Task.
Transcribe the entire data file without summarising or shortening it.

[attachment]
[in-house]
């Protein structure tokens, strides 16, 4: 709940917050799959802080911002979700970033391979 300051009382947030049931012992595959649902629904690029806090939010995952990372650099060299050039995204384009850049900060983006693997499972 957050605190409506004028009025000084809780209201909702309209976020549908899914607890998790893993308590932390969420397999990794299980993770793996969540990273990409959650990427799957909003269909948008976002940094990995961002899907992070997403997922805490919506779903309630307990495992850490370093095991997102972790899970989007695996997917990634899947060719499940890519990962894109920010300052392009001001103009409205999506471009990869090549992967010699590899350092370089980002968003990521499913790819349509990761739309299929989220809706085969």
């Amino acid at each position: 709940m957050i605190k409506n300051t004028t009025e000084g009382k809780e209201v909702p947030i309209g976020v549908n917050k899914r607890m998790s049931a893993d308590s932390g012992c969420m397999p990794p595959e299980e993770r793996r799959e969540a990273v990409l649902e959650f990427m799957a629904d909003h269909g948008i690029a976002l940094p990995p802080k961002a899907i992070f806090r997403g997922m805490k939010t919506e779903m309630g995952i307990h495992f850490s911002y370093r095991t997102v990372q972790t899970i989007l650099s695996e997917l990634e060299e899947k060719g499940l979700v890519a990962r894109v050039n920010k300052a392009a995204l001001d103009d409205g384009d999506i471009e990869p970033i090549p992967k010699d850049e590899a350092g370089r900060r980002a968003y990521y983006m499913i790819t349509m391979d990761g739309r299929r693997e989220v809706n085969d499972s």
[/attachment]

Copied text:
[in-house]
């Protein structure tokens, strides 16, 4: 709940917050799959802080911002979700970033391979 300051009382947030049931012992595959649902629904690029806090939010995952990372650099060299050039995204384009850049900060983006693997499972 957050605190409506004028009025000084809780209201909702309209976020549908899914607890998790893993308590932390969420397999990794299980993770793996969540990273990409959650990427799957909003269909948008976002940094990995961002899907992070997403997922805490919506779903309630307990495992850490370093095991997102972790899970989007695996997917990634899947060719499940890519990962894109920010300052392009001001103009409205999506471009990869090549992967010699590899350092370089980002968003990521499913790819349509990761739309299929989220809706085969």
């Amino acid at each position: 709940m957050i605190k409506n300051t004028t009025e000084g009382k809780e209201v909702p947030i309209g976020v549908n917050k899914r607890m998790s049931a893993d308590s932390g012992c969420m397999p990794p595959e299980e993770r793996r799959e969540a990273v990409l649902e959650f990427m799957a629904d909003h269909g948008i690029a976002l940094p990995p802080k961002a899907i992070f806090r997403g997922m805490k939010t919506e779903m309630g995952i307990h495992f850490s911002y370093r095991t997102v990372q972790t899970i989007l650099s695996e997917l990634e060299e899947k060719g499940l979700v890519a990962r894109v050039n920010k300052a392009a995204l001001d103009d409205g384009d999506i471009e990869p970033i090549p992967k010699d850049e590899a350092g370089r900060r980002a968003y990521y983006m499913i790819t349509m391979d990761g739309r299929r693997e989220v809706n085969d499972s």